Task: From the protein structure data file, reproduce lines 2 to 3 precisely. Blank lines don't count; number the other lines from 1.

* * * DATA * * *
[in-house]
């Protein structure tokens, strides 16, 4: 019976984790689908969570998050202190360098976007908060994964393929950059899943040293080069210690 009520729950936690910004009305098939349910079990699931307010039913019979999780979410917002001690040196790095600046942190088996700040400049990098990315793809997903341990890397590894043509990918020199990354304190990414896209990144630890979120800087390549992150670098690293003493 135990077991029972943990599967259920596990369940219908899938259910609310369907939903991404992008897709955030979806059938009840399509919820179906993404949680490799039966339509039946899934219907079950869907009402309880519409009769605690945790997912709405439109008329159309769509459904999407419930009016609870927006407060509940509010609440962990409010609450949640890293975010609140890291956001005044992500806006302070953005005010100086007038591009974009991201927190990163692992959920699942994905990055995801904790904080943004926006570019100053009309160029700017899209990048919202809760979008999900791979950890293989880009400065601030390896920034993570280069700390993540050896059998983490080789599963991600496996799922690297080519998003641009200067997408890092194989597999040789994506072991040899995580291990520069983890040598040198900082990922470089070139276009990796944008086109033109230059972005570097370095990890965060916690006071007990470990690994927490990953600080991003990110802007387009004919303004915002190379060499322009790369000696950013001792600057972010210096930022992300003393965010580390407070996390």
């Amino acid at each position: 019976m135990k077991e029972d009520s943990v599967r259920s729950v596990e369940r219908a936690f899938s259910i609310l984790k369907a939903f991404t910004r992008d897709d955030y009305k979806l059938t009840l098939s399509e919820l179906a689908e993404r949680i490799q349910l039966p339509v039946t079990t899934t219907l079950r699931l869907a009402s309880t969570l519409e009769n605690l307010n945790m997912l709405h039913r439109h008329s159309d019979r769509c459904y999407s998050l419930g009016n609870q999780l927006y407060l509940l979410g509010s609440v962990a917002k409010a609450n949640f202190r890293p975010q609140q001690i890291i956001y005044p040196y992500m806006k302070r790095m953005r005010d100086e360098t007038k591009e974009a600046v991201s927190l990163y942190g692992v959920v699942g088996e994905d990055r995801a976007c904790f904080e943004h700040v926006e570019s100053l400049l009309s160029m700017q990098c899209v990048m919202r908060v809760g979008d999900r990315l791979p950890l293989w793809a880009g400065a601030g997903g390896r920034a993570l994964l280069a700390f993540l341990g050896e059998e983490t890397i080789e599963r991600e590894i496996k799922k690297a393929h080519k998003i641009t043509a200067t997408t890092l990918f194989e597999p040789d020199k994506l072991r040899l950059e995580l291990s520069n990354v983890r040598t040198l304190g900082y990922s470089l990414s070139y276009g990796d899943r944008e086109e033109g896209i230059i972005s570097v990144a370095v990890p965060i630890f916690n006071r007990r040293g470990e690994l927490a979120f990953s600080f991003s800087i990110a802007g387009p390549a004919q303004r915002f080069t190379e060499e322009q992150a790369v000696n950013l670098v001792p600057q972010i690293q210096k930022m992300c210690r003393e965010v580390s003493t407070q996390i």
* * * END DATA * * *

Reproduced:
């Protein structure tokens, strides 16, 4: 019976984790689908969570998050202190360098976007908060994964393929950059899943040293080069210690 009520729950936690910004009305098939349910079990699931307010039913019979999780979410917002001690040196790095600046942190088996700040400049990098990315793809997903341990890397590894043509990918020199990354304190990414896209990144630890979120800087390549992150670098690293003493 135990077991029972943990599967259920596990369940219908899938259910609310369907939903991404992008897709955030979806059938009840399509919820179906993404949680490799039966339509039946899934219907079950869907009402309880519409009769605690945790997912709405439109008329159309769509459904999407419930009016609870927006407060509940509010609440962990409010609450949640890293975010609140890291956001005044992500806006302070953005005010100086007038591009974009991201927190990163692992959920699942994905990055995801904790904080943004926006570019100053009309160029700017899209990048919202809760979008999900791979950890293989880009400065601030390896920034993570280069700390993540050896059998983490080789599963991600496996799922690297080519998003641009200067997408890092194989597999040789994506072991040899995580291990520069983890040598040198900082990922470089070139276009990796944008086109033109230059972005570097370095990890965060916690006071007990470990690994927490990953600080991003990110802007387009004919303004915002190379060499322009790369000696950013001792600057972010210096930022992300003393965010580390407070996390």
């Amino acid at each position: 019976m135990k077991e029972d009520s943990v599967r259920s729950v596990e369940r219908a936690f899938s259910i609310l984790k369907a939903f991404t910004r992008d897709d955030y009305k979806l059938t009840l098939s399509e919820l179906a689908e993404r949680i490799q349910l039966p339509v039946t079990t899934t219907l079950r699931l869907a009402s309880t969570l519409e009769n605690l307010n945790m997912l709405h039913r439109h008329s159309d019979r769509c459904y999407s998050l419930g009016n609870q999780l927006y407060l509940l979410g509010s609440v962990a917002k409010a609450n949640f202190r890293p975010q609140q001690i890291i956001y005044p040196y992500m806006k302070r790095m953005r005010d100086e360098t007038k591009e974009a600046v991201s927190l990163y942190g692992v959920v699942g088996e994905d990055r995801a976007c904790f904080e943004h700040v926006e570019s100053l400049l009309s160029m700017q990098c899209v990048m919202r908060v809760g979008d999900r990315l791979p950890l293989w793809a880009g400065a601030g997903g390896r920034a993570l994964l280069a700390f993540l341990g050896e059998e983490t890397i080789e599963r991600e590894i496996k799922k690297a393929h080519k998003i641009t043509a200067t997408t890092l990918f194989e597999p040789d020199k994506l072991r040899l950059e995580l291990s520069n990354v983890r040598t040198l304190g900082y990922s470089l990414s070139y276009g990796d899943r944008e086109e033109g896209i230059i972005s570097v990144a370095v990890p965060i630890f916690n006071r007990r040293g470990e690994l927490a979120f990953s600080f991003s800087i990110a802007g387009p390549a004919q303004r915002f080069t190379e060499e322009q992150a790369v000696n950013l670098v001792p600057q972010i690293q210096k930022m992300c210690r003393e965010v580390s003493t407070q996390i």